Whilst business leaders might profess to foster a forgiving environment, where employees can fail without judgment, the truth is, blunders still attract disapproval. The typical company evaluation structure—which includes annual reviews, progress meetings and CPD logs—is geared towards rewarding successes. The whole system conceals an intolerance for mistakes, losing money or failing. Understandably, most employees simply avoid public failure at all costs. Some even go to the extent of covering up their mistakes so managers don’t find out.
“Mistakes aren’t a necessary evil. They aren’t evil at all. They are an inevitable consequence of doing something new….and should be seen as valuable.”
Pixar President, Ed Catmull.
Always learn from your mistakes
However, in hiding the original misstep, employees incur another type of cost—the opportunity cost of failing to learn, grow or gain market insights from the event. According to a Boston Consulting Group survey, almost a third of employees attributed a lack of company growth to the fear of making mistakes.
Founder and CEO of The Sculpted Vegan (TSV), Kim Constable, embraces failure as a potent method for improving her systems and products and also for developing her key team members. As her company has grown, she has purposely analyzed the failures, gleaning important insights.
Her first decision was to encourage her employees to open up about their mistakes. “I decided,” Constable explains, “that ‘punishing’ genuine errors was in itself a huge mistake. No one can flourish, or reach their potential, if they’re petrified of putting a foot wrong. I try to keep the conversations natural and non-threatening, getting my team to work out how things went wrong so we can all grow from the experience”
Changing the ‘fear of failure’ mindset
Christina Todd, TSV’s Chief Operating Officer, can testify to the company’s refreshing approach to dealing with failure. Having worked in construction for 17 years—where no one admitted to doing anything wrong—it was a considerable shift in mindset for her to feel safe taking risks, knowing that it could go wrong.
“In my previous role,” says Todd, ”I would never even have considered it to be an option. Therefore, I never took any risks, tried to make changes, or advance the status quo. But, at TSV, we’re always trying to push the envelope, coming up with new ideas, approaches and systems—anything that creates greater efficiencies or improves our public offering.”
Share the lessons you learn with your team
The real value behind identifying, and taking ownership of, errors is having the opportunity to disseminate the ‘lessons learned’ to the rest of the company. For smaller companies, like TSV, the process is informal, but no less important. Todd explains: “As a global team, we meet virtually a few times a week (or more as required). This enhances communication and ensures things run smoothly. We talk about what’s going well as well as aspects of our operation that need improvement. Launching new programs can be especially demanding. Whilst the Director of Operations (Jamie Lee) and I try to cover everything, we don’t always get it right. But, it’s how we learn. We rarely make the same mistake twice!”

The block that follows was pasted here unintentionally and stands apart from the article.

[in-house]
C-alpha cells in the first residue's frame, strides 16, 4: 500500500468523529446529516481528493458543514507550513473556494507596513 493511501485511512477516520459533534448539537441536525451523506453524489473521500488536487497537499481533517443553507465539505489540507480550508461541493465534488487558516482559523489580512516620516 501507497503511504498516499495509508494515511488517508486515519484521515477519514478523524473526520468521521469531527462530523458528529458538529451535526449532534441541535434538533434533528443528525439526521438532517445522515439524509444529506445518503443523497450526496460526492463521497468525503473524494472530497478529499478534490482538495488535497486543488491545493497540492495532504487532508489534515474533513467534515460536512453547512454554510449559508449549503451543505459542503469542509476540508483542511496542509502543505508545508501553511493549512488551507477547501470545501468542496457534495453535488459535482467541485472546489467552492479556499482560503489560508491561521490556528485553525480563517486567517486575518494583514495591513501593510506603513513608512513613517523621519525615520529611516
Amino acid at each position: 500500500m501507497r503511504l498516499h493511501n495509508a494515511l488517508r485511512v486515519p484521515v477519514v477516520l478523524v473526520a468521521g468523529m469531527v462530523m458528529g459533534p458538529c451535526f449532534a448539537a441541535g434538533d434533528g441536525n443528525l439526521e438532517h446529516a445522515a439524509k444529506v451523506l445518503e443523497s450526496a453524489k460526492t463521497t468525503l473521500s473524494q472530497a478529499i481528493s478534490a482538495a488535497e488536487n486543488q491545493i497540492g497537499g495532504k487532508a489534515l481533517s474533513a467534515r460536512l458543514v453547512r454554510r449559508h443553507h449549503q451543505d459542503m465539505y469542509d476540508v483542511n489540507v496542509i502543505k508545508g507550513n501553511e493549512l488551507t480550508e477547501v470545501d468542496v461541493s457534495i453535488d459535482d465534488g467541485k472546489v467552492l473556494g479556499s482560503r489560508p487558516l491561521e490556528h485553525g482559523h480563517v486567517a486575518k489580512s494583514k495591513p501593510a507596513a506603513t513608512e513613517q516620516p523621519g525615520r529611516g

Not all mistakes are created equal
Management teams that take the time to extract lessons from failures, and teach those lessons to others, are already ahead of the pack. However, it’s the third step that’s critical to the process. Mistakes must be categorized. There is a distinct difference between an employee that is wilfully ignorant of basic concepts as opposed to one who is taking an ‘intelligent’ risk, in an attempt to propel the company into new territory.
For example, consider the mail room of an average company as an illustration. if packages are repeatedly disappearing, or arriving at the wrong address, it’s a signal that there is a systemic delivery failure. This could indicate a problem with the process—either a software failure, poor staff training, a shared misunderstanding or sheer inattention to detail. This is the type of mistake that managers should seek to eradicate.
However, if a member of the team is trying to innovate in a new market, where answers aren’t ‘known’, failure should be expected and lauded. This type of experimental entrepreneurialism is how new products come to market; new markets are found, and new ways of doing things discovered.
Kim Constable comments: “ We are growing a new breed of company in a young market. No one has all the answers. We’re paving the way; setting trends. That’s why I urge my team to never stop innovating; never stop coming up with fresh ideas. If they lose their enthusiasm because they fear making a single mistake, I’ve failed as their leader…”